Kuwait’s big budget deficits began in the very year that Saudi closed Khafji – in 2014 - as it effectively wiped out its spare capacity in one fell swoop. Additionally, the closure made it all the more difficult for Kuwait to achieve its cornerstone economic plan (‘Project Kuwait’) of increasing crude oil and condensate production to four million bpd by the end of this year, up from just over three million bpd currently. These production targets included the expansion of PNZ production, which at minimum was designated to produce 350,000 bpd this year. 

The first year after Saudi shut the PNZ, Kuwait produced just 2.5 million bpd of crude oil and about 200,000 bpd of non-crude liquids, with about half of that crude oil production coming from the Burgan field in the southeast region of the country, which has a sustainable production capacity of 1.7 million bpd. Given that for that year – the first full year of Saudi Arabia’s last disastrous attempt to destroy the then-nascent U.S. shale oil industry - petroleum exports accounted for around 90 per cent of Kuwait’s total export revenues, it is little wonder that Kuwait found its budget spiralling out of control.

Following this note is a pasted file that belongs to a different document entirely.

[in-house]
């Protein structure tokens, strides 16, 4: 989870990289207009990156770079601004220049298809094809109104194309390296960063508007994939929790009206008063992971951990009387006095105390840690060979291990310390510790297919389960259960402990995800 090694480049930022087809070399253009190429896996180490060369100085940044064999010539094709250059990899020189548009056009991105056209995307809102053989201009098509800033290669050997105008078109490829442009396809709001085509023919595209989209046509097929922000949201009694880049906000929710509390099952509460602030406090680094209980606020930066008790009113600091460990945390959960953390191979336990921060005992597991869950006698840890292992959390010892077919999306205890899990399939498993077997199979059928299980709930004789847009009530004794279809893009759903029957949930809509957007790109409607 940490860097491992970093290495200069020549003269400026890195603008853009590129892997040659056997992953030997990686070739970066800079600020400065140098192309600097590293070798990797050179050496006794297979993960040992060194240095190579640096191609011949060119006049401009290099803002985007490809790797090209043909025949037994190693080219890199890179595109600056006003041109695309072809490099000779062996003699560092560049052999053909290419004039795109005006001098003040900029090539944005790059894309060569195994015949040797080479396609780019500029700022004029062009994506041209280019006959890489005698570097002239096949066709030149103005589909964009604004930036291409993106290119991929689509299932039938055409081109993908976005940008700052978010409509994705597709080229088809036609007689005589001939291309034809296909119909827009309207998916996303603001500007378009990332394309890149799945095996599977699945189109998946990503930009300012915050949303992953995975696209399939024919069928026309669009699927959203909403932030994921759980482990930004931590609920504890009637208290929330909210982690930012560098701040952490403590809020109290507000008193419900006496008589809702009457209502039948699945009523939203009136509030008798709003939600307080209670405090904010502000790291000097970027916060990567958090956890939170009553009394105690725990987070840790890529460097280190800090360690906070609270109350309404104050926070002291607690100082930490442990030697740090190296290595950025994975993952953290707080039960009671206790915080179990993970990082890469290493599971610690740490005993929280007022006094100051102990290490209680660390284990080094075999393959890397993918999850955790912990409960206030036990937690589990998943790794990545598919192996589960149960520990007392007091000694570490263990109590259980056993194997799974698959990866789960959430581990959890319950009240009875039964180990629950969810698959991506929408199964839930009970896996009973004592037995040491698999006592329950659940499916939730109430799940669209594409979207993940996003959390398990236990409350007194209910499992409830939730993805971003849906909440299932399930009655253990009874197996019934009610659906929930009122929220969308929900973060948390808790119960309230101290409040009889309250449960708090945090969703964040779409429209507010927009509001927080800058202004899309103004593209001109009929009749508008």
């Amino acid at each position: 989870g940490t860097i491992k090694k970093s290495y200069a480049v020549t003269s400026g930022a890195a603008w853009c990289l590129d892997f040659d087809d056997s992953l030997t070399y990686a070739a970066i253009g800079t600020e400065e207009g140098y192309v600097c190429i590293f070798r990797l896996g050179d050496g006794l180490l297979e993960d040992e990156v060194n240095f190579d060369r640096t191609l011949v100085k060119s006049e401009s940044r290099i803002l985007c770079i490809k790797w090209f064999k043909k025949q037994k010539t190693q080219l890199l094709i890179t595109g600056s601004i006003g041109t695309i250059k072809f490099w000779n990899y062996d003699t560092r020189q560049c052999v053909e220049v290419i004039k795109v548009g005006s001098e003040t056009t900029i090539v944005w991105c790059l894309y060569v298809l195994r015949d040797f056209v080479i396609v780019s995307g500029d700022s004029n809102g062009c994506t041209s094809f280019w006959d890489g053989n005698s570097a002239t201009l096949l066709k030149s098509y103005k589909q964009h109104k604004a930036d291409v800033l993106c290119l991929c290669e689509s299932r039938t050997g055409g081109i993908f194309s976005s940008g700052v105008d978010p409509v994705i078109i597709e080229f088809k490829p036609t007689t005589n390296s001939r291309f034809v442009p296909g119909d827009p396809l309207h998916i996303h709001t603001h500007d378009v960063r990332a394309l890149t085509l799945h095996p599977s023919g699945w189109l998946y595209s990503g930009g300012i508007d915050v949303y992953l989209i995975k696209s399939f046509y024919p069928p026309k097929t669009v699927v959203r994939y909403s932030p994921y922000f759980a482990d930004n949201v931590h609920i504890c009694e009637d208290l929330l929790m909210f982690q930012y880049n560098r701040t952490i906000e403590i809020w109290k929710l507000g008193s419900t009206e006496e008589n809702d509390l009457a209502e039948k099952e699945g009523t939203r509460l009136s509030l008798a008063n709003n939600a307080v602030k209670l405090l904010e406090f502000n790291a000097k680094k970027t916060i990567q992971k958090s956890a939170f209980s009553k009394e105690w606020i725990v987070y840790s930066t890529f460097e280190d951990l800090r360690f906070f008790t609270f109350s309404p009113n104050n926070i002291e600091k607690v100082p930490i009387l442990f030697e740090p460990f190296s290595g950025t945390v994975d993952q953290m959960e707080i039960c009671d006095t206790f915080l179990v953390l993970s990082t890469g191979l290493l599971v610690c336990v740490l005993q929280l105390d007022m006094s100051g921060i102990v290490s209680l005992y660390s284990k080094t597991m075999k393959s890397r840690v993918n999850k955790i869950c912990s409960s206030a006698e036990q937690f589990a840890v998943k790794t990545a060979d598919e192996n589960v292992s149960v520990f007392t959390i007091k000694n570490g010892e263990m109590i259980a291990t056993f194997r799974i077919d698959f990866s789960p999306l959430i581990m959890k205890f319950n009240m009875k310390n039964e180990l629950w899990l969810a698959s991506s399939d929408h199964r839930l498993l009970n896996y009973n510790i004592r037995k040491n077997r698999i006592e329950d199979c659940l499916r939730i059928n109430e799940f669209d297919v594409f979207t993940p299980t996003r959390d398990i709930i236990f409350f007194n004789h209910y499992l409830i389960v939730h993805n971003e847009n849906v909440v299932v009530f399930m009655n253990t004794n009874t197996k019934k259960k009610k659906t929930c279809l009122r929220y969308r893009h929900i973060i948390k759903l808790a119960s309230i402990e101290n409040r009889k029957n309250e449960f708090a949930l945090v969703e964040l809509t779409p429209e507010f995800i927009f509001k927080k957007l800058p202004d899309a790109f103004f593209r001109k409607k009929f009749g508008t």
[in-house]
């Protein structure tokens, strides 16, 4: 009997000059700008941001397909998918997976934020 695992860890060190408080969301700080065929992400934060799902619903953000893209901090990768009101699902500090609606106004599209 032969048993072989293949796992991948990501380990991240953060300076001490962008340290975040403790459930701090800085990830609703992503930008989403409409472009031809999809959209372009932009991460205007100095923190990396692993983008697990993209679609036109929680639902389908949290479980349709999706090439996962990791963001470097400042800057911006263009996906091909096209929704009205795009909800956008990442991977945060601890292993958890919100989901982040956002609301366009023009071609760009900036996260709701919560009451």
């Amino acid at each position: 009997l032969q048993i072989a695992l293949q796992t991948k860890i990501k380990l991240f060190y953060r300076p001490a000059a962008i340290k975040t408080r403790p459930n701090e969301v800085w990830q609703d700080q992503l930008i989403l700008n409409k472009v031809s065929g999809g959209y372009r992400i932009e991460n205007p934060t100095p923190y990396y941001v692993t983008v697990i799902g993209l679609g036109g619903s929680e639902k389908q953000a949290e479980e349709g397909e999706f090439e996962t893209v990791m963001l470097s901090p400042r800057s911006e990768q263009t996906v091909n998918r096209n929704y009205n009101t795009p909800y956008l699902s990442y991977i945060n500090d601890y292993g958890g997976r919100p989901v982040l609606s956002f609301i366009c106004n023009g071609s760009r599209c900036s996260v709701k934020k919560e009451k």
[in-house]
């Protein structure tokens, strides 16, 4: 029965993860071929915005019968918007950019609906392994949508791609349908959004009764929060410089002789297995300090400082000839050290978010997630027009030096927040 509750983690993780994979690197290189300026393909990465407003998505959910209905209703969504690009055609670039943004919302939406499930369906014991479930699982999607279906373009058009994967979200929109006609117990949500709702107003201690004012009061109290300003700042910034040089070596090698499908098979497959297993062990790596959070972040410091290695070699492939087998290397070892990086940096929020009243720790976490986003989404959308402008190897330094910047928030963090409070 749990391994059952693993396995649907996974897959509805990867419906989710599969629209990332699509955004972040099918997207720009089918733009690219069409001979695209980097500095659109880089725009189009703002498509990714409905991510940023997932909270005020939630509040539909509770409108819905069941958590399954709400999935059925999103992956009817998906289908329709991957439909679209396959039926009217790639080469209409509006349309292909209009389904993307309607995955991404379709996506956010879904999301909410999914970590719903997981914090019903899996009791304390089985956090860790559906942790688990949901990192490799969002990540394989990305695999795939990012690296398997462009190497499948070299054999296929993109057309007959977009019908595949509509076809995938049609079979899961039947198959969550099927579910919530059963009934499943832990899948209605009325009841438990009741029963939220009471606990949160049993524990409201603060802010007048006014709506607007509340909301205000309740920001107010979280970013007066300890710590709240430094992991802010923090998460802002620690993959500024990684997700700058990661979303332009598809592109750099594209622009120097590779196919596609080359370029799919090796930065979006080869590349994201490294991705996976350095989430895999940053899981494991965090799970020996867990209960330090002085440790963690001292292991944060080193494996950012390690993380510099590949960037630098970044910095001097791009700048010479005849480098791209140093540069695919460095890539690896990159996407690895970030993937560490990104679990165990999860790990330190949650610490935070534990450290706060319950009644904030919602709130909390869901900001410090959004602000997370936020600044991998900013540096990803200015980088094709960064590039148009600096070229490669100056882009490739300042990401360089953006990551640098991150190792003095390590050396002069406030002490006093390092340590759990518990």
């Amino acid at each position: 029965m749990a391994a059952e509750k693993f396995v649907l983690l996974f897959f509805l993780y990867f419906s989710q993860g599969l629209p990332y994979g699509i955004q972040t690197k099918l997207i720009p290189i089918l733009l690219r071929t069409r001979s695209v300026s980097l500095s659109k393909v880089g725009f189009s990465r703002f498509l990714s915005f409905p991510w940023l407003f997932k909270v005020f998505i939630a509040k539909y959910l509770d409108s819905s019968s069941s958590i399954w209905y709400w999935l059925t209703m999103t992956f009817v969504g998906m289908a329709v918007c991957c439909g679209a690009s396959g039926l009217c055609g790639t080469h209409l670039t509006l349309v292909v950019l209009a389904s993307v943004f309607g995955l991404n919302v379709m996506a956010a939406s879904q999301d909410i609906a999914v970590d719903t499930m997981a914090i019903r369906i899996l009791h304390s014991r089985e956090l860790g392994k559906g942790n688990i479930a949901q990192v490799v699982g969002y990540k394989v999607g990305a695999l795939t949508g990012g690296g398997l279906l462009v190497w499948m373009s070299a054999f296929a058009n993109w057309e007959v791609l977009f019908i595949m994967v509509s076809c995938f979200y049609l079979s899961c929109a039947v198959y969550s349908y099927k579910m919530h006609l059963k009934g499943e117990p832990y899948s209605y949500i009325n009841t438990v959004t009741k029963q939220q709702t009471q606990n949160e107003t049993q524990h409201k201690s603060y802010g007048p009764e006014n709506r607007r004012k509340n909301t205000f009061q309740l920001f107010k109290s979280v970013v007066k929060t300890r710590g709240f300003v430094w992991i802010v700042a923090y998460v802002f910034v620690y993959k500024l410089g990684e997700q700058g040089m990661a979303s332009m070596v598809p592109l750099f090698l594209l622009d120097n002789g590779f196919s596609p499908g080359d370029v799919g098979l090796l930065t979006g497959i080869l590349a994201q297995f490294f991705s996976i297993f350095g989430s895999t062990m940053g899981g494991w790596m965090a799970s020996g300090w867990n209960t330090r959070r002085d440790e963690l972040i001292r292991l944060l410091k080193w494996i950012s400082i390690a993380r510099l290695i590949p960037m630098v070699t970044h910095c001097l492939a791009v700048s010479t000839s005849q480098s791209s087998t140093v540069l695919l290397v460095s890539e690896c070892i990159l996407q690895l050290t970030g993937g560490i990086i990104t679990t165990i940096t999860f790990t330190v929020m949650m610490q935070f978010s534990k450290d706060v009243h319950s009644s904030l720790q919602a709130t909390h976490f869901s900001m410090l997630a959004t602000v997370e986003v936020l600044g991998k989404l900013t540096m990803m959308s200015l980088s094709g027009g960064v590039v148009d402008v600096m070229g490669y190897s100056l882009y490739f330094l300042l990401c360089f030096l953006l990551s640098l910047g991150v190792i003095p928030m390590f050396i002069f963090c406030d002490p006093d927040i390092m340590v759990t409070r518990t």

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Kuwait then redoubled its efforts to attract international investors into its oil sector, with the initial phase of this development plan being focussed on broadening and deepening its capital markets. This development template not only assures would-be foreign investors of a more liquid capital markets base from which to operate but also affords the host country the opportunities to raise capital, not just through new share issues but also eventually through new good sized corporate and state bond offerings down the line. The core of this strategy was to develop the equities markets towards the aim of inclusion in the key indices used as benchmarks by the international investment community, and initially these plans were proceeding well.

In September 2018, most notably, Kuwait acceded to the FTSE Russell’s emerging-market benchmarks, and the Boursa Kuwait enjoyed a period as the darling of Middle East-focussed investors, with Kuwaiti stocks outperforming most of their Persian Gulf peers at that point. At around the same time, MSCI – the giant of all such benchmark indices – said that it might announce the upgrade of the nation to emerging-market status in 2019, putting Kuwait in the front rank of Middle East investment prospects, alongside Saudi Arabia, the UAE, and Qatar, and a move expected to generate billions of dollars of much-needed international investor inflows into the country. 

As it currently stands, though, following Kuwait’s adherence to the latest Saudi adventure and the coronavirus outbreak, news emerged from MSCI last week that the agency is to postpone entering Kuwaiti companies’ stocks into its Emerging Markets Index from May to November, at least. 

By Simon Watkins for Oilprice.com